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Cedar Grove Vets
Pet Passports

The pet passport scheme is changing, whether its deal or no deal pre and post Brexit. If you are thinking about travelling with you pet in 2019, please contact us for the latest information or click on our links for the official government websites with the latest information

en travelling with your pet dog, cat or ferret, the rules you must follow depend on the country you are going to or coming from.


You can enter or return to the UK with your pet cat, dog or ferret if it:

  • has been microchipped
  • has a pet passport or third-country official veterinary certificate
  • has been vaccinated against rabies – it will also need a blood test if you’re travelling from an “unlisted country”
  • dogs must also usually have a tapeworm treatment.

Pet passports

Your dog, cat or ferret must have a pet passport or third country official veterinary certificate to enter (or re-enter) the UK.

Getting a pet passport if you live in Northern Ireland:

From Monday 7th January 2019 you can obtain a pet passport directly from one of the veterinary practices participating in the scheme. Cedar Grove Veterinary Clinic are one of the practices continuing to participate in the scheme. Please contact us on 02890 705777 if you require a passport for your pet.

The passport stays valid as long as you continue to meet the entry requirements.

Third country official veterinary certificate

Outside of the EU authorised vets issue official veterinary certificates instead of pet passports.

This certificate allows your pet to enter the UK (or another country in the EU). You’ll need other supporting documents too. Check your certificate for full details.

You must arrive in an EU country within 10 days of the date the certificate was issued. You can then use it for up to 4 months for travel within the EU.

Other documents

Your transport company may need a statement from your vet confirming that your pet is fit to travel.

Check with the country you’re travelling to for information about any extra documents you’ll need to enter with your pet.

Pet Travel to the EU after Brexit

In the event of a ‘no deal’, you will need to contact your vet at least four months in advance of the date you wish to travel to the EU with your pet.

Rules for pet travel to the EU

The rules for taking your pet to a European country will change in the event the UK leaves the EU with no deal and is treated as an unlisted third country.

The rules for unlisted third country for travel to the EU are set out in EU Pet Travel Regulations.(external link opens in a new window / tab)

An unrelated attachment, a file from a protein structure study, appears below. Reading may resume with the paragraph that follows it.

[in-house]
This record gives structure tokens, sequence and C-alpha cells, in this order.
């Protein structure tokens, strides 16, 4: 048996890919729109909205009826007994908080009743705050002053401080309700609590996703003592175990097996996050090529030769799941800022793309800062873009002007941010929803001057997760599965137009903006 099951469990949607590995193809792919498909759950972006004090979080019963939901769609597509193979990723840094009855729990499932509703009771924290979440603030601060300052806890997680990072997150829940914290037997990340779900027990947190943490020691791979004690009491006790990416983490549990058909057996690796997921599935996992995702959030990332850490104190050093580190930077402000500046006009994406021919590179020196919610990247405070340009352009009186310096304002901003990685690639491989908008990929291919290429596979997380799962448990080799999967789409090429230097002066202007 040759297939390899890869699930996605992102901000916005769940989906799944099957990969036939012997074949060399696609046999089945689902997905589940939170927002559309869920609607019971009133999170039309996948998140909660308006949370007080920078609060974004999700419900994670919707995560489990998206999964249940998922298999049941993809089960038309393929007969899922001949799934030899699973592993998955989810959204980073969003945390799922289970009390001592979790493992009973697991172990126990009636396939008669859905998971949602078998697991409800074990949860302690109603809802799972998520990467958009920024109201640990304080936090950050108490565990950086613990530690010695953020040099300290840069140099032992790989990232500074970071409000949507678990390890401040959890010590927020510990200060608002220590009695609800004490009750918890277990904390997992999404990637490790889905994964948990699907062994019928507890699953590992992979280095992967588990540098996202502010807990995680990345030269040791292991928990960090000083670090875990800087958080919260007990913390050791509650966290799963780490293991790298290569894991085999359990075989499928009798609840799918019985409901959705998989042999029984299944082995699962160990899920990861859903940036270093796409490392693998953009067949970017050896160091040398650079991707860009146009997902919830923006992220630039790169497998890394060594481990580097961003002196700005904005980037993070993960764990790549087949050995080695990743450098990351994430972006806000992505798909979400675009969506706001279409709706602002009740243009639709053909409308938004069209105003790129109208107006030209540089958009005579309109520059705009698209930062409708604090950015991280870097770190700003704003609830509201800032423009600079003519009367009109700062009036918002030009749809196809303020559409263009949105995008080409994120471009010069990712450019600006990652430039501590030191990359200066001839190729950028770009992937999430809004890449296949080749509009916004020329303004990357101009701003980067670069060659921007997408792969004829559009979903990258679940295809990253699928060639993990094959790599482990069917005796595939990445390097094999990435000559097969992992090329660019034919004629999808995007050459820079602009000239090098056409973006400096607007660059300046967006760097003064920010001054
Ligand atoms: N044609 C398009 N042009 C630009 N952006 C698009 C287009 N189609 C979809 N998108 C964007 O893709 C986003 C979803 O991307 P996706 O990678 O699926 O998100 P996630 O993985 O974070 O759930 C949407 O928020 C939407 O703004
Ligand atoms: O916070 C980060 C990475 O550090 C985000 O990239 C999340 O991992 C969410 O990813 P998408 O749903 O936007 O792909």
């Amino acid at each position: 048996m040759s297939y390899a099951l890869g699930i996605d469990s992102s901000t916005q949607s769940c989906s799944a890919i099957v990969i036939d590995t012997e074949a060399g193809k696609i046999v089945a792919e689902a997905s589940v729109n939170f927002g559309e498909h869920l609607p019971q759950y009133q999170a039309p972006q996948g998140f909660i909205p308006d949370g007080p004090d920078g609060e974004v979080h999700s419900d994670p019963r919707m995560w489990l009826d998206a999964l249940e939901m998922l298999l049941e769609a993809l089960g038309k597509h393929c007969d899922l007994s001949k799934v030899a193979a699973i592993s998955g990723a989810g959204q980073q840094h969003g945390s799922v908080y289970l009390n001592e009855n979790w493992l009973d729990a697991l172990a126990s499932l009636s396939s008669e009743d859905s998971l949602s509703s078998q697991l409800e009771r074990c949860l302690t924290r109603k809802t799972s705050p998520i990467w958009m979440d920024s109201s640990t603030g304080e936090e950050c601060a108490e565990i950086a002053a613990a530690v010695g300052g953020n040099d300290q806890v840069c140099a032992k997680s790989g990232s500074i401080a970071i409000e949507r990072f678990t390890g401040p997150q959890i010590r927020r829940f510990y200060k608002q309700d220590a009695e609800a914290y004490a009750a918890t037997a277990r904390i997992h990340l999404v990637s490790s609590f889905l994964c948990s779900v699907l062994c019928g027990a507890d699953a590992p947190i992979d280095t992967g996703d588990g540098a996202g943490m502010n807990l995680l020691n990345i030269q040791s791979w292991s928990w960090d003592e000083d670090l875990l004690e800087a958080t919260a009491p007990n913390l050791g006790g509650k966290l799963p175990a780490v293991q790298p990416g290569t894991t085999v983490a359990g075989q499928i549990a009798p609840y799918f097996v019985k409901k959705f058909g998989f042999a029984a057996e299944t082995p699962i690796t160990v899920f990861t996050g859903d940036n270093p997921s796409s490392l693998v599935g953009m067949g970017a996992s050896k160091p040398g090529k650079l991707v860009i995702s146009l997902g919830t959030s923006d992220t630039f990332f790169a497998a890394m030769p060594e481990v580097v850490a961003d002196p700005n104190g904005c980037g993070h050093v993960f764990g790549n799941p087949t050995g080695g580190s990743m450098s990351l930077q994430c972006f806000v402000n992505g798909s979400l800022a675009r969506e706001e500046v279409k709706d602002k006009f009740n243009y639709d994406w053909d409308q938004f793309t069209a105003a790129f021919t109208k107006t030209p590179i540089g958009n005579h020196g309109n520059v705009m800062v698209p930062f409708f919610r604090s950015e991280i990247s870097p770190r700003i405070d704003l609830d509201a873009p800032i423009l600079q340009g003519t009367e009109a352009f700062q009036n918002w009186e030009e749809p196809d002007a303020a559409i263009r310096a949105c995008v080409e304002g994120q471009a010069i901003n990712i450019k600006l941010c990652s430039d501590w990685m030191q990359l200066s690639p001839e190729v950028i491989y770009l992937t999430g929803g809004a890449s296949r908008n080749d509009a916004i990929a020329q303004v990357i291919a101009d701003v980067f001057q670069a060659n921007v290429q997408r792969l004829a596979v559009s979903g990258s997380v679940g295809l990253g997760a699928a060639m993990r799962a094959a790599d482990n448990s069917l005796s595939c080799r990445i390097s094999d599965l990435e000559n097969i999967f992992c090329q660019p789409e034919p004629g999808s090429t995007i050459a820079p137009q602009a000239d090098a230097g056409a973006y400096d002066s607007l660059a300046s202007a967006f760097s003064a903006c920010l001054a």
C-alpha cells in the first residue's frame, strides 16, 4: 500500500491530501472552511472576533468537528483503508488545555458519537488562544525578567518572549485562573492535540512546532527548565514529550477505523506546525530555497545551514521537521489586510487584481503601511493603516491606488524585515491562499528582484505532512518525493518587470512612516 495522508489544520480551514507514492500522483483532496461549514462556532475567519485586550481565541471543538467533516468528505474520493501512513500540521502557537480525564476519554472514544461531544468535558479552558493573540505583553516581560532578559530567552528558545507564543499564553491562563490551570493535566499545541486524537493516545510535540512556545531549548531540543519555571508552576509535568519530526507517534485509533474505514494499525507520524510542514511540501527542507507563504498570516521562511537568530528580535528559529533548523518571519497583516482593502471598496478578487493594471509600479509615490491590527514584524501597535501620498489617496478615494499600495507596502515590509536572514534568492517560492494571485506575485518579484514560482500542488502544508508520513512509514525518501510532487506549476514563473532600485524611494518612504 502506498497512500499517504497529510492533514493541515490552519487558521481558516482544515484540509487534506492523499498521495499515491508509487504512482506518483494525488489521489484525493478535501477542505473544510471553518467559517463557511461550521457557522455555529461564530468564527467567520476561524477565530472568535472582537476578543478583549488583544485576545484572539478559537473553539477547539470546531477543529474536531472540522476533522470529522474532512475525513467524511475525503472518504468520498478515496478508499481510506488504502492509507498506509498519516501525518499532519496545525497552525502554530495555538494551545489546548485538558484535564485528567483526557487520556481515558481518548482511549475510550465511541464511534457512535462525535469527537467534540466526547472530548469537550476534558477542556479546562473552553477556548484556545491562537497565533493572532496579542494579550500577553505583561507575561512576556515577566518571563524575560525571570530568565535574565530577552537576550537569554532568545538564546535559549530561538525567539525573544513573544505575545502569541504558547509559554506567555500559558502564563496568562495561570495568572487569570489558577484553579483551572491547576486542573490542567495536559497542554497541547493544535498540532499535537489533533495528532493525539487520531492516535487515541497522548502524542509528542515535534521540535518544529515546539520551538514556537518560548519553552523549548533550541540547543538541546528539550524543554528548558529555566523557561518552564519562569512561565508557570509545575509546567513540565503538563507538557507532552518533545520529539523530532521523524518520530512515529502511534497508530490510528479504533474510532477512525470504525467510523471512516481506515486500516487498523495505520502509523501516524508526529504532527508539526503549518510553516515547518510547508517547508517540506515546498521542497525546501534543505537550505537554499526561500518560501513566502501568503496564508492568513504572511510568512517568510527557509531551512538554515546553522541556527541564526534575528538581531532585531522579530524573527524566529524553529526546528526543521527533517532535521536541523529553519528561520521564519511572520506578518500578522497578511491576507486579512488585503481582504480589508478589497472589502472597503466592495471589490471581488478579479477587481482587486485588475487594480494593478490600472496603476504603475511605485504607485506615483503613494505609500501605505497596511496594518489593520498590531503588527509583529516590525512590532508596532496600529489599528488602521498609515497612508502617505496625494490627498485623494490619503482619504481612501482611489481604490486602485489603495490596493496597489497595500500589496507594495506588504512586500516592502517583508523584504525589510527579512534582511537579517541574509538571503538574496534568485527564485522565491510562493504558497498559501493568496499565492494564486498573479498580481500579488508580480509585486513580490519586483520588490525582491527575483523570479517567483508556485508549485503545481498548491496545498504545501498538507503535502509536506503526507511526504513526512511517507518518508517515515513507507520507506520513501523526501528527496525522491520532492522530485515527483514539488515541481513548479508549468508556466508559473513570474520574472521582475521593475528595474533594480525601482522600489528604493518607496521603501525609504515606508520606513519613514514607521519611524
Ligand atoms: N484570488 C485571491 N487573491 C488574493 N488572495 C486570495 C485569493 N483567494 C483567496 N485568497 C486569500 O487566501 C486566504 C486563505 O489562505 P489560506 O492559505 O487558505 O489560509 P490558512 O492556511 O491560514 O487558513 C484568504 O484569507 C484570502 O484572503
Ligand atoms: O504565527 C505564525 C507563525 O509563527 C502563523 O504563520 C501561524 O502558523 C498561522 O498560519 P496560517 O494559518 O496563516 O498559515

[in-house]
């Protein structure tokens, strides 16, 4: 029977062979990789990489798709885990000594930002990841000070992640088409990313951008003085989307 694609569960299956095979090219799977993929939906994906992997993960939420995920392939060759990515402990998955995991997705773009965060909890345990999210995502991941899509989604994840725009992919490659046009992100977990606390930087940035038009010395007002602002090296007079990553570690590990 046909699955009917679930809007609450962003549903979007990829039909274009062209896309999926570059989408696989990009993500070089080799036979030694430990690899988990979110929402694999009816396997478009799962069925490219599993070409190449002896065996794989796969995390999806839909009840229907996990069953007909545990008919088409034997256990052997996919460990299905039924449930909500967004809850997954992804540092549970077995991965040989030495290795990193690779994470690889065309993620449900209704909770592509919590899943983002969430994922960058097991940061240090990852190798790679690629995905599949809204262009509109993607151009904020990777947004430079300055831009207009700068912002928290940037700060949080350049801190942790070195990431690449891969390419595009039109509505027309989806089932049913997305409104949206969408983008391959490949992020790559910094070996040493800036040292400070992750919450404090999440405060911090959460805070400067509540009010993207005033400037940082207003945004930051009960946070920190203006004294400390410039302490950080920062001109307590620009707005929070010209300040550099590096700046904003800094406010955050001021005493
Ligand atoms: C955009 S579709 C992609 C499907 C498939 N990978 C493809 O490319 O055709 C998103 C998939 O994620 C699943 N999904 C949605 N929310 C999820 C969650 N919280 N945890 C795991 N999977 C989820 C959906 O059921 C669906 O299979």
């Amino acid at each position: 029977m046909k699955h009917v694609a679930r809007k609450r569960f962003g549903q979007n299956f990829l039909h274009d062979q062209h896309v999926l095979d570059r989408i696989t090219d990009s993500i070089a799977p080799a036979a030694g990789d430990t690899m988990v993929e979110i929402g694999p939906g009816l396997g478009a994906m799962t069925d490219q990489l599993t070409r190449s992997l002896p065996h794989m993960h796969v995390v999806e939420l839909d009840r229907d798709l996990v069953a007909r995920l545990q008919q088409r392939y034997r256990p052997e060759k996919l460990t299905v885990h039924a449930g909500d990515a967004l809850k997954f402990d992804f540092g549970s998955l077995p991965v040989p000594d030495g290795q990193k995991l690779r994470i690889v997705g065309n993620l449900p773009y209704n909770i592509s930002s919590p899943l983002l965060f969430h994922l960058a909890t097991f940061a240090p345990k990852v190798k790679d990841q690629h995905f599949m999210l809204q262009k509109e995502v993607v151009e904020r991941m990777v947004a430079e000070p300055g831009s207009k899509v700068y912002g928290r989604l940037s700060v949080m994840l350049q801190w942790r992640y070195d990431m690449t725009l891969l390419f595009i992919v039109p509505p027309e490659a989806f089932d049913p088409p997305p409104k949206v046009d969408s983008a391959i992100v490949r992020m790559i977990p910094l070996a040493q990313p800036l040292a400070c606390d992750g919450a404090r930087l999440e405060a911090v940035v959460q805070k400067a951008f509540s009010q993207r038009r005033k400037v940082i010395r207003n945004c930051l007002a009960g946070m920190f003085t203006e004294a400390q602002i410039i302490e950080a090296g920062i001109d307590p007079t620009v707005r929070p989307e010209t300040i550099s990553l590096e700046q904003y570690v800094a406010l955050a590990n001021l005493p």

You will still need to get your dog, cat or ferret microchipped and then vaccinated against rabies before it can travel.

You will also need to take the following steps to make sure your pet can travel after 29 March 2019:

  • Your pet must have a blood sample taken at least 30 days after the rabies vaccination. You will need to talk to your vet about whether you need a rabies vaccination or booster before this test. 
  • Your vet must send the blood sample to an EU-approved blood testing laboratory.
  • The results of the blood test must show that the vaccination was successful. 
  • You must wait 3 calendar months from the date the successful blood sample was taken before you travel.
  • Take your pet to an Authorised Veterinary Inspector (AVI), no more than 10 days before travel to get a health certificate.

In a no deal scenario, pet passports issued in the UK would not be valid for travel to the EU.

You should discuss these requirements with your vet at least 4 months before you plan on travelling.

A successful blood test will continue to be valid as long as your pet’s rabies vaccinations are kept up to date with boosters.

Pets that have previously had a blood test and have an up-to-date rabies vaccination do not need to repeat the blood test.

Your pet health certificate would be valid for:

  •  ten days after the date of issue for entry into the EU,
  •  four months of onward travel within the EU.
  •  re-entry to the UK for four months after the date of issue

You will need to enter the EU through a designated Travellers’ Point of Entry (TPE)(external link opens in a new window / tab) if you are travelling with your pet. At the TPE, in addition to your pet's health certificate, you may be asked for:

  • proof of your pet's microchip
  • proof of an up to date rabies vaccination 
  • evidence of your pet's blood test result

You are advised to contact the competent veterinary authority in the country you are travelling to in order to confirm specific entry requirements including locations of TPEs.


When you return to Northern Ireland

As Northern Ireland does not have any pet approved routes.  All pet animals travelling here must enter the UK through a pet approved route via Great Britain (GB) or the Republic of Ireland (RoI).  When the pet has been cleared in GB or RoI the pet is free to travel onward to NI. Owners who travel directly into Northern Ireland must do so under an Import Authorisation issued by the Department of Agriculture, Environment and Rural Affairs. Please complete an application for an Import Authorisation at least 10 days before your pet enters Northern Ireland.  If you complete the attached application you must also engage the services of an approved quarantine establishment to facilitate the checking of accompanying paperwork as we do not have the facilities at the airport to do this.  You will have to pay for this service.

On arrival if you don’t have the correct documents or your pet hasn’t been properly prepared it will be licenced into quarantine until it fully meets the entry requirements or sent back to the country it travelled from. You must pay the costs for this.


For further details please see


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